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    complain openly, was spoken by him in his beggarly disguise, presumably before the Greekkings gathered at Argos, or possibly by someone else rebuking him.1Thus Phaedrus' third book ends as it begins, autobiographically, with allusion to adisguised Greek trickster, an apparent friend of Troy who would help to bring about thecity's destruction. The two passages happen to quote, explicitly and unusually, lines fromRome's two great poets, Vergil and Ennius, and they happen to frame the middle of whatwould prove to be five books of poems. Both appear in autobiographical contexts. Weknow that Vergil's Sinon, the outcast, filthy and (in some versions of the story) selfmutilated, was in reality of noble birth, first cousin to Ulysses, grandson of Autolycus theson of Hermes, and according to some himself son of Sisyphus, King of Corinth. We alsoknow that Ennius' Telephus, the wounded beggar, clad in his squalid stola, was in realitya king, son of Hercules the son of Jupiter, and of Auge, daughter of Aleus, King of Tegea.Phaedrus' 'Phaedrus', the embittered, elderly Greek freedman, in each case appropriates tohimself words spoken by them in deception. The Aesopean moral was not to take anythingat face value: 'decipit frons prima multos' (4.2.5-6). Was Phaedrus too a prince in disguise?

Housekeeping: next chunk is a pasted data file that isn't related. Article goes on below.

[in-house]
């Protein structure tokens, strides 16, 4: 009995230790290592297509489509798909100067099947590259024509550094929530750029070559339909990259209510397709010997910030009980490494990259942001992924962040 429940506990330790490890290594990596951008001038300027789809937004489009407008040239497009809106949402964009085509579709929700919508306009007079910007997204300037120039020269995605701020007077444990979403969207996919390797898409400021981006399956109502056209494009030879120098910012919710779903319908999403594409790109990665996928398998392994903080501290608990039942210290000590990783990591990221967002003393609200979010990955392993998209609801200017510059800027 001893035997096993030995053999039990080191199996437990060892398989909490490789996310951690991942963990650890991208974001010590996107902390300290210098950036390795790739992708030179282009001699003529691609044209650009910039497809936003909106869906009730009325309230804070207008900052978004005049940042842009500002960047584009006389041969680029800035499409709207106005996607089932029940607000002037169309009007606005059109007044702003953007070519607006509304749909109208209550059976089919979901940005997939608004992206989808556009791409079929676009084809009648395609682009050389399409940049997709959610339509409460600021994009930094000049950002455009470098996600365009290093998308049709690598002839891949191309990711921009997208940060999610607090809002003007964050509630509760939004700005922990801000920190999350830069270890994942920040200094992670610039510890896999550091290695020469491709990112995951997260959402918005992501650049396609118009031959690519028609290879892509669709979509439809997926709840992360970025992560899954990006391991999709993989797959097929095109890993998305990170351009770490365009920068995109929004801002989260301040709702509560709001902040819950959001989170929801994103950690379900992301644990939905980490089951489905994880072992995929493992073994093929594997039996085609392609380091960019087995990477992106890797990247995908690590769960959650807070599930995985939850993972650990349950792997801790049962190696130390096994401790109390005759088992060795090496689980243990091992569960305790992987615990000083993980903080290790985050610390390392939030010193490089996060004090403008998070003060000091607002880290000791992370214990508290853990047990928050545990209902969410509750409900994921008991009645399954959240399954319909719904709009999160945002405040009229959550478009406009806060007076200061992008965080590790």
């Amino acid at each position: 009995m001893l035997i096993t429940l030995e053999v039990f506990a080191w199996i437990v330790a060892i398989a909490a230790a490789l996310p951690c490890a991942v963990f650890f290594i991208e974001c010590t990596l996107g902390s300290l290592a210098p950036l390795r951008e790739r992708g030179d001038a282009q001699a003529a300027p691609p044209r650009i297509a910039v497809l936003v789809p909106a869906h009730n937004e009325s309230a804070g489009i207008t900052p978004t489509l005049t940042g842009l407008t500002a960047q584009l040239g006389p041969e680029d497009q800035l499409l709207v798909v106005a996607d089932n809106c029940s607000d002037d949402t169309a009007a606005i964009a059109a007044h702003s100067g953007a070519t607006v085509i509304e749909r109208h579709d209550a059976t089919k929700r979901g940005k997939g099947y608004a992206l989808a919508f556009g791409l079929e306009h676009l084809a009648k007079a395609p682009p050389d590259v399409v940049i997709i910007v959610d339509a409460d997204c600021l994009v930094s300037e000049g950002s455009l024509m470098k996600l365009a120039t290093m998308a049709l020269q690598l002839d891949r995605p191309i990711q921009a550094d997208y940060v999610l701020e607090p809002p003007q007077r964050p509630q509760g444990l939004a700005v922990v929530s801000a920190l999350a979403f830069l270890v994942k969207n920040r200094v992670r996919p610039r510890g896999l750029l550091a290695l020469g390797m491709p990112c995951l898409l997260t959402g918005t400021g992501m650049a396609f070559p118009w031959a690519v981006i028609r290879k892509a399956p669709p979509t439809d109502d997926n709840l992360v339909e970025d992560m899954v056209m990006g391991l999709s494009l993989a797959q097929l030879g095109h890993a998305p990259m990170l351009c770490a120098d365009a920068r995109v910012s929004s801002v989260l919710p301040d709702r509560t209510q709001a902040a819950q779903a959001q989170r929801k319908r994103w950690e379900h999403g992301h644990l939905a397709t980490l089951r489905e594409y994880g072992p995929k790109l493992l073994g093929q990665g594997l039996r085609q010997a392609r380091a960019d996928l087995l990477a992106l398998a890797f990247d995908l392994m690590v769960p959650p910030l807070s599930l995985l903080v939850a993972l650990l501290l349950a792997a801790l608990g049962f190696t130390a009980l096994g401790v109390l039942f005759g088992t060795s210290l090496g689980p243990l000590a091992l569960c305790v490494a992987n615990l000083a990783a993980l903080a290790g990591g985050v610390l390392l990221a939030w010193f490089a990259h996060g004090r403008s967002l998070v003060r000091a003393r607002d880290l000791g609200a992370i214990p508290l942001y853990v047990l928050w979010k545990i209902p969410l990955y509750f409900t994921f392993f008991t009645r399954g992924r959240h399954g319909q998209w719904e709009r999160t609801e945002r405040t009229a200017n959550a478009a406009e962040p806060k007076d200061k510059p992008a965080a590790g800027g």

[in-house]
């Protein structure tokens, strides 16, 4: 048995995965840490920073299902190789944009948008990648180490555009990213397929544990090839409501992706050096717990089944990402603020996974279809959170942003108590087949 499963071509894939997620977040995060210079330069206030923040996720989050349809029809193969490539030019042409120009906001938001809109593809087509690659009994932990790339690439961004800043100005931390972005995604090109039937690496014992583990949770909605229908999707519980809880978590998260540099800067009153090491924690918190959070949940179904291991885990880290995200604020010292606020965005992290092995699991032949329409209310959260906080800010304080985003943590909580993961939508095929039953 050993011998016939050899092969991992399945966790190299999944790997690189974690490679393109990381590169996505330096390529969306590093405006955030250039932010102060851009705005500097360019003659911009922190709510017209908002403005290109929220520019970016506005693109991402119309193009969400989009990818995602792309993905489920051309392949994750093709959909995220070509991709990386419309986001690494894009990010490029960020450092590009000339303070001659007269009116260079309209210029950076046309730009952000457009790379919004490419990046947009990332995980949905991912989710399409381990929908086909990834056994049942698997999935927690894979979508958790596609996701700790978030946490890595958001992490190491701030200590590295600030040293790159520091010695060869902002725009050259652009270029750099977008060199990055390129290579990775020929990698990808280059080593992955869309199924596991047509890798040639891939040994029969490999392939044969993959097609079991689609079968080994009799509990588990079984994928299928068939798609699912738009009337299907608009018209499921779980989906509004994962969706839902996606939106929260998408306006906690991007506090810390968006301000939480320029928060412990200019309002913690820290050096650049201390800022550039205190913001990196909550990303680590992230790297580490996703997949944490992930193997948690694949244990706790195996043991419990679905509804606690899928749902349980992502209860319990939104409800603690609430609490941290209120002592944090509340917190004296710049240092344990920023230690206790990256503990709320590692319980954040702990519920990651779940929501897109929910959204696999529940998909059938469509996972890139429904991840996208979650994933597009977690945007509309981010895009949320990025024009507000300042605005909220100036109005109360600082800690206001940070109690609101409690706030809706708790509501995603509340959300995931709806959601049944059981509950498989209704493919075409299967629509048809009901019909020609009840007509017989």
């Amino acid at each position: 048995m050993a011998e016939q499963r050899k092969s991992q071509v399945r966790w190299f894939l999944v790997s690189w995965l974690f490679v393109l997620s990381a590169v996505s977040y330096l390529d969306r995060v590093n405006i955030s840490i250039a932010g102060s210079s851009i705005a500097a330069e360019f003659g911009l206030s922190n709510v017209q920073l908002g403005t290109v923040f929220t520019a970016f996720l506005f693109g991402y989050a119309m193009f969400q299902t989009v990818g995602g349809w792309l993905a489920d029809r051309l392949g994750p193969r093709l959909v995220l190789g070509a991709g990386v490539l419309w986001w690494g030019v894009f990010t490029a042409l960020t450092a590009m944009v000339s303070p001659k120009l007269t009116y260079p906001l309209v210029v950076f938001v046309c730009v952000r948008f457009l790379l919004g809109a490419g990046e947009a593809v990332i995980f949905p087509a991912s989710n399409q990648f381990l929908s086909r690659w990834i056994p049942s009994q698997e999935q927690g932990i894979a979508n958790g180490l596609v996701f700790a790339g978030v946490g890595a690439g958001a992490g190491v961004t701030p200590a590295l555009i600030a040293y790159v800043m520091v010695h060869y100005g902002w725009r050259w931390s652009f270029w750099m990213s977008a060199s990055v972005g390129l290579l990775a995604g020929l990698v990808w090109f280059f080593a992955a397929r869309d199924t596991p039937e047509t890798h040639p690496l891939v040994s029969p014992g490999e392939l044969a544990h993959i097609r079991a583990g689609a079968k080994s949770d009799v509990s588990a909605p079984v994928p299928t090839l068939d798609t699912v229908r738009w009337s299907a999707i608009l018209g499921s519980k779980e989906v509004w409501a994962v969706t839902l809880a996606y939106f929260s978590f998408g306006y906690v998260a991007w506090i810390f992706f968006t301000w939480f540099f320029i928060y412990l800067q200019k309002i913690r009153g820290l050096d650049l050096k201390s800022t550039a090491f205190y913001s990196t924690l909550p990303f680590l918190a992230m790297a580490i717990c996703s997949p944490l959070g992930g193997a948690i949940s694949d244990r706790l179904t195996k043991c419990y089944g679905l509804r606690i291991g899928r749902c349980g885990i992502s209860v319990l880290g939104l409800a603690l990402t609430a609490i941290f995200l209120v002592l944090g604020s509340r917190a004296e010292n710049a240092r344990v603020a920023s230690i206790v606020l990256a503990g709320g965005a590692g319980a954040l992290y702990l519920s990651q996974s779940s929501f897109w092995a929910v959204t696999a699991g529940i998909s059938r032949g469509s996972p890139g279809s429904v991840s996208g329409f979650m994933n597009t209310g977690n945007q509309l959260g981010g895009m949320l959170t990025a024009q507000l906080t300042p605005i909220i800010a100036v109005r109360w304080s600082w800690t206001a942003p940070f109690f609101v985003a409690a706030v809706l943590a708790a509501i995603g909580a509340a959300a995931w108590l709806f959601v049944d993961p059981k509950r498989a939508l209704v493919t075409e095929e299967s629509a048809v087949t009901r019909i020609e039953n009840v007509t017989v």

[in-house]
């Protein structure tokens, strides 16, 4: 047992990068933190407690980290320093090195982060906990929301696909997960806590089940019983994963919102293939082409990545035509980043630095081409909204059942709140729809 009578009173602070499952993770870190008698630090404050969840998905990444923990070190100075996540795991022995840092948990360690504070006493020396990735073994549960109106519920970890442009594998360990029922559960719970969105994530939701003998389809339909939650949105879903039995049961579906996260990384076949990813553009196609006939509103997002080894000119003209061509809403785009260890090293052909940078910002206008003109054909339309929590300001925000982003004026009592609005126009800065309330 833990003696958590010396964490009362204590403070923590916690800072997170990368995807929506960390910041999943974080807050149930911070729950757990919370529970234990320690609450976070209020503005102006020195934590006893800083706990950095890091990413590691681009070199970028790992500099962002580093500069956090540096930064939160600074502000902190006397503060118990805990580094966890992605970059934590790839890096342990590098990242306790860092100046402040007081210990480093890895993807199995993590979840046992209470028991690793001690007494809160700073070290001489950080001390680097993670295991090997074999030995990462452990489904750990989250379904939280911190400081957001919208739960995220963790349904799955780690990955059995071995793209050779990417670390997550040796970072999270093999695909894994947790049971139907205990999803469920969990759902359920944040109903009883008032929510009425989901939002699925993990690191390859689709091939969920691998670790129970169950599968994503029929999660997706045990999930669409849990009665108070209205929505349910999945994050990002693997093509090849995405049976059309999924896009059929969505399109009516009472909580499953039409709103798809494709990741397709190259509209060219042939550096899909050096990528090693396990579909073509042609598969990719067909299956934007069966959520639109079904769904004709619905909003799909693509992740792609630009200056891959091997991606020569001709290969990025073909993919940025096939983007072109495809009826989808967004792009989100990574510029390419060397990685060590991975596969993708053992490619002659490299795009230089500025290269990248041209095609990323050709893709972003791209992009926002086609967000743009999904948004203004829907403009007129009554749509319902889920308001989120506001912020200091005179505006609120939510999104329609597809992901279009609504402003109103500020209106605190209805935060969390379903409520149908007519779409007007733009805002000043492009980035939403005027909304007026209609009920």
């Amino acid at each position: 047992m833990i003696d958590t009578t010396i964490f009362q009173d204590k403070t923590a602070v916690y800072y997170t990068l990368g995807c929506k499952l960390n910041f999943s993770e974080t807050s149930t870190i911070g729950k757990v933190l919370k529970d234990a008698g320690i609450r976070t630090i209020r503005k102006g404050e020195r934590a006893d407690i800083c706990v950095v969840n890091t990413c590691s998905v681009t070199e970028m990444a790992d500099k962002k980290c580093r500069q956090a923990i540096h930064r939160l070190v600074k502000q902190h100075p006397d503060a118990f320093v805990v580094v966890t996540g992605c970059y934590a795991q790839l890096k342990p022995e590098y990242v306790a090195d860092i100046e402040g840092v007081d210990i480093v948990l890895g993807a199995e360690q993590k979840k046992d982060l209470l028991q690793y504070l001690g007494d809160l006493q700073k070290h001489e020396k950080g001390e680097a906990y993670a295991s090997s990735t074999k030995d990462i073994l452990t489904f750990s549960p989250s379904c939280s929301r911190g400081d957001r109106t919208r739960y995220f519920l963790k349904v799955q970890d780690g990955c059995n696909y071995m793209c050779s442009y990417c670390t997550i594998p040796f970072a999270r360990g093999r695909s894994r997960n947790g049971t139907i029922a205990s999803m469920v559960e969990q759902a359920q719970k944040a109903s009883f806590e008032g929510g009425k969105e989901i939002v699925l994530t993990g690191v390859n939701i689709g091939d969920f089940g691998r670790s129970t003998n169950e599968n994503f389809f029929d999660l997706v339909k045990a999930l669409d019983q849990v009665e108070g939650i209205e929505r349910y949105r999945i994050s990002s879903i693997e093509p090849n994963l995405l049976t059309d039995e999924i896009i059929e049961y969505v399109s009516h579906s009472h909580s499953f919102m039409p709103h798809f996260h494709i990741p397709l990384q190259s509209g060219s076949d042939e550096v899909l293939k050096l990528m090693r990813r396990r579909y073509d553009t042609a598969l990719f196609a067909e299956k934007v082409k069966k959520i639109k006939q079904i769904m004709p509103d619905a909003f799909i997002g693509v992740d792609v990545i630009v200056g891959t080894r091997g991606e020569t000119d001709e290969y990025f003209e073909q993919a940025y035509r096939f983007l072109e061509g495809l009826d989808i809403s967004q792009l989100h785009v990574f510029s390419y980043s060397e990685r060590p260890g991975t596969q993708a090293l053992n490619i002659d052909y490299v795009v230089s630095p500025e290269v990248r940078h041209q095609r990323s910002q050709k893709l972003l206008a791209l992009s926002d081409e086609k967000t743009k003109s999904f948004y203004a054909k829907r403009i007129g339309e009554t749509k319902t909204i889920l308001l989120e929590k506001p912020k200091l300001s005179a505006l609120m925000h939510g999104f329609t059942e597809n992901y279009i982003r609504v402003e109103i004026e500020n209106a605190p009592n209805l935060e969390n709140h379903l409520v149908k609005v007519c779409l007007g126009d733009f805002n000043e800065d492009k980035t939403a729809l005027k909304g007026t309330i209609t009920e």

11With the new millennium, Phaedrus and the ancient fable are ever more in fashion. Studyof the fable, including the poems of Phaedrus, has been deservedly stimulated by theappearance of a massive history and taxonomy of the Graeco-Latin fable, by the secondedition of an excellent brief introduction to the ancient fable, and by the first seriousEnglish translation of 'Aesop's Fables'. Phaedrus himself has received close attention intwo important books and in a substantial commentary, not to mention a host of scholarlypapers.2 Each of these works is valuable, but they all share the assumption that Phaedruswas who he seems to say he was, aGreek-born 'freedman writing to include himself in thehigh society of Latin letters', or 'aGreek freedman imbued with cynicism and stoicism, ormoralism in general, amember of the more or less underground opposition to the empire',or an author whose work offers 'the promise of a rare glimpse, if through a glass darkly,into the mental furniture of the man in the ancient (Hellenistic) street'.3 But what if Phaedrus was not who he claimed to be?

    Who was he? The standard biography of the poet, deduced entirely from his poems,runs more or less as follows: